When researchers collected honey samples from around the world, they found that three-quarters of them had a common type of pesticide suspected of playing a role in the decline of bees. That demonstrates how pervasive a problem the much-debated pesticide is for honeybees, said authors of a study published ... in the journal Science. "What this shows is the magnitude of the contamination," said study lead author Edward Mitchell ... adding that there are "relatively few places where we did not find any." Over the past few years, several studies - in the lab and the field - link insecticides called neonicotinoids ... or neonics, to reduced and weakened honeybee hives. Neonics work by attacking an insect's central nervous system. As part of a citizen science project, the Swiss researchers asked other experts, friends and relatives to ship them honey samples. More than 300 samples arrived and researchers tested 198 of them for five of the most common types of neonics. Overall, 75 percent of the samples had at least one neonic, 45 percent had two or more and 10 percent had four or more. Results varied by region. In North America, 86 percent of samples had the pesticide; Asia, 80 percent; Europe, where there's a partial ban, 79 percent; Africa 73 percent; the Australian region, 71 percent and South America, 57 percent. The study found that nearly half of the honey samples exceeded a level of the pesticide that some previous research said weakens bees.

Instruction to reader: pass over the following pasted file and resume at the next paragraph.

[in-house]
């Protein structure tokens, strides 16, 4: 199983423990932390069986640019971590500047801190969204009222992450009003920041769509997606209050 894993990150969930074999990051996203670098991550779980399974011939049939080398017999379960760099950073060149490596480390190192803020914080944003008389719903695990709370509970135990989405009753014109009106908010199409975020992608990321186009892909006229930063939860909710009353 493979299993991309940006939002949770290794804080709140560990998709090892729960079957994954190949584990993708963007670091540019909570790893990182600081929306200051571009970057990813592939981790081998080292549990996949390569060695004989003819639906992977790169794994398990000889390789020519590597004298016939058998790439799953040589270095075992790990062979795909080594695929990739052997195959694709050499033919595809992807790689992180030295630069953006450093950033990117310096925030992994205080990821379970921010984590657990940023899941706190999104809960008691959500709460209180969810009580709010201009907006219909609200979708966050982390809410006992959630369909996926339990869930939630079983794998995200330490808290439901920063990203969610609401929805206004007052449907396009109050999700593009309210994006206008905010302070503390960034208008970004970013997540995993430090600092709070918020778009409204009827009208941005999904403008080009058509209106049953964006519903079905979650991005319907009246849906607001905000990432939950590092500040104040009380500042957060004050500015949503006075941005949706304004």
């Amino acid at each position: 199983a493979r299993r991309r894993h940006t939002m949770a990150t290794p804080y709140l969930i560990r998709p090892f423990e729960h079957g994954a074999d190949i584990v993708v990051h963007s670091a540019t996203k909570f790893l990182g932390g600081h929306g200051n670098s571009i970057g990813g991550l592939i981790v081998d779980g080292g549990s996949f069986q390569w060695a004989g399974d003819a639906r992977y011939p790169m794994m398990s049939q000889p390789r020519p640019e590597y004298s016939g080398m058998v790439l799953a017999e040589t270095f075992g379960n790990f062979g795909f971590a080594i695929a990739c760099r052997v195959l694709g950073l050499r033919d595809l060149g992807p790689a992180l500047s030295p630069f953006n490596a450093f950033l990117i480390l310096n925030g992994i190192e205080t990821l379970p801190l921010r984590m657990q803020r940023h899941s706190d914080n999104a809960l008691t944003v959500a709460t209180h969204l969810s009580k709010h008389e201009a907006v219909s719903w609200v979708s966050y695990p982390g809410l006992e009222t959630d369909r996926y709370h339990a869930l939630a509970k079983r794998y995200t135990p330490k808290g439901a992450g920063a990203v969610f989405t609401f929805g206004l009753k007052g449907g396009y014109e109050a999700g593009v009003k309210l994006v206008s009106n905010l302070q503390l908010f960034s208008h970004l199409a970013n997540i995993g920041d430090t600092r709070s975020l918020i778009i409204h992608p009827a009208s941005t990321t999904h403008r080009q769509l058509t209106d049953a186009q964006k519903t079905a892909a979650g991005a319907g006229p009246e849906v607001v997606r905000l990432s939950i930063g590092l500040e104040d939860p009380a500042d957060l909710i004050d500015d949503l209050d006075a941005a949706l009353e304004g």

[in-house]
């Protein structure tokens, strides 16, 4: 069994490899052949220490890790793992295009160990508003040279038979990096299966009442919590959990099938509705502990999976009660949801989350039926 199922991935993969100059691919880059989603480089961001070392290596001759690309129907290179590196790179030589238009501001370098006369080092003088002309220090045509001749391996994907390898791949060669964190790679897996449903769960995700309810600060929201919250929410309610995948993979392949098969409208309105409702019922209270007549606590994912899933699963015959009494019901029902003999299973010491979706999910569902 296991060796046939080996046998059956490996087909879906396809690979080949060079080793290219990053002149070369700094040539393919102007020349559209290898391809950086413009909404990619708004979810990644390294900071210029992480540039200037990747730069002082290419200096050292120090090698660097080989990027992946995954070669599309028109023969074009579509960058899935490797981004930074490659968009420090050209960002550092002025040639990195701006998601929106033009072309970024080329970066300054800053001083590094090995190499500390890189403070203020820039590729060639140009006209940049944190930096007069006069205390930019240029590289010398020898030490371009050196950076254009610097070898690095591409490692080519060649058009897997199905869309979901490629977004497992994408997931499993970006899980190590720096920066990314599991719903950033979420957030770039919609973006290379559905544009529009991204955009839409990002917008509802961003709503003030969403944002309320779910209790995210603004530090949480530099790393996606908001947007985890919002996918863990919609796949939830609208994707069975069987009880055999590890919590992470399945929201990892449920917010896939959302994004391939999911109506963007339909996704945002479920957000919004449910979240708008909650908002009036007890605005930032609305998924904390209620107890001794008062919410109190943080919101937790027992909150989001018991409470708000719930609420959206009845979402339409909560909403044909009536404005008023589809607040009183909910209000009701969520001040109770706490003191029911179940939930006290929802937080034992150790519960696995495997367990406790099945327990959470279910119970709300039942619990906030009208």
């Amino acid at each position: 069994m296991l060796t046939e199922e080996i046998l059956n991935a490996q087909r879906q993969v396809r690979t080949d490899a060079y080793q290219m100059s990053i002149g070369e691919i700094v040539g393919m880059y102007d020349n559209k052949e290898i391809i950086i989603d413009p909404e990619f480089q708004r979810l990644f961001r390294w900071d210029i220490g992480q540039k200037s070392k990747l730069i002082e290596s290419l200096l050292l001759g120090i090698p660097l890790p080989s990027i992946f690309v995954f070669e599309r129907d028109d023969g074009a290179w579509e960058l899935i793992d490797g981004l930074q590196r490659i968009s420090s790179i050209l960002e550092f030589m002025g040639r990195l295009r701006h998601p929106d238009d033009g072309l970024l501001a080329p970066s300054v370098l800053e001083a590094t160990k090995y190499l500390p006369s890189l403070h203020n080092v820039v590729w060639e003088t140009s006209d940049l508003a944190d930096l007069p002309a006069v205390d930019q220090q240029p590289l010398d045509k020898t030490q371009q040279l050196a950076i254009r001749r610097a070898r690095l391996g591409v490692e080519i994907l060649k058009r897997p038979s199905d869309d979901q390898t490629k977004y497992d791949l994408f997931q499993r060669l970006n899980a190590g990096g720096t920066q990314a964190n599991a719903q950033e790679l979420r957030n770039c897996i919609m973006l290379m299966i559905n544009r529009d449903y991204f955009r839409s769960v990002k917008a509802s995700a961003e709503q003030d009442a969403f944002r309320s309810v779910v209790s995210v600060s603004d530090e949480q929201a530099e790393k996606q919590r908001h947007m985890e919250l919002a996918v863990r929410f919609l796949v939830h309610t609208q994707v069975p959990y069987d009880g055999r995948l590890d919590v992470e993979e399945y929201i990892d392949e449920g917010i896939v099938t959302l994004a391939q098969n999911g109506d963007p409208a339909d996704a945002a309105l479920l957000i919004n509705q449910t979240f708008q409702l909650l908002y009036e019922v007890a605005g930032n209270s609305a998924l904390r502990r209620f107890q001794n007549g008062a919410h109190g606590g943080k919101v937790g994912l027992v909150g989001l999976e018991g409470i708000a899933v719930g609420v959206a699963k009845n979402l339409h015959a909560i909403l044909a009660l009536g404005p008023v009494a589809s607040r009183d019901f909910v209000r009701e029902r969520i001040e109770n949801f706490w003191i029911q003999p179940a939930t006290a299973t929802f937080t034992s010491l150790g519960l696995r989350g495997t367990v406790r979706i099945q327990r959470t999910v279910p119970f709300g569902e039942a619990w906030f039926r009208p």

Note: CNN News reported in 2010 that pesticide manufacturer Bayer covered up the link between its neonicotinoids and massive bee die-offs. Read more about how these pesticides sicken bees and harm food crops. For more along these lines, see concise summaries of deeply revealing food system corruption news articles from reliable major media sources.
Documents released Tuesday in a lawsuit against Monsanto raised new questions about the companys efforts to influence the news media and scientific research and revealed internal debate over the safety of its highest-profile product, the weed killer Roundup. The active ingredient in Roundup, glyphosate, is the most common weed killer in the world. The documents underscore the lengths to which the agrochemical company goes to protect its image. Documents show that Henry I. Miller ... a vocal proponent of genetically modified crops, asked Monsanto to draft an article for him that largely mirrored one that appeared under his name on Forbess website in 2015. An academic involved in writing research funded by Monsanto, John Acquavella, [wrote] in a 2015 email to a Monsanto executive, I cant be part of deceptive authorship on a presentation or publication. He also said of the way the company was trying to present the authorship: We call that ghost writing and it is unethical. Mr. Millers 2015 article on Forbess website was an attack on the findings of ... a branch of the World Health Organization that had labeled glyphosate a probable carcinogen. The documents also show that A. Wallace Hayes, the former editor of a journal, Food and Chemical Toxicology, has had a contractual relationship with Monsanto. In 2013, while he was still editor, Mr. Hayes retracted a key study damaging to Monsanto that found that Roundup, and genetically modified corn, could cause cancer and early death in rats.
Important Note: Explore our full index to revealing excerpts of key major media news articles on several dozen engaging topics. And don't miss amazing excerpts from 20 of the most revealing news articles ever published.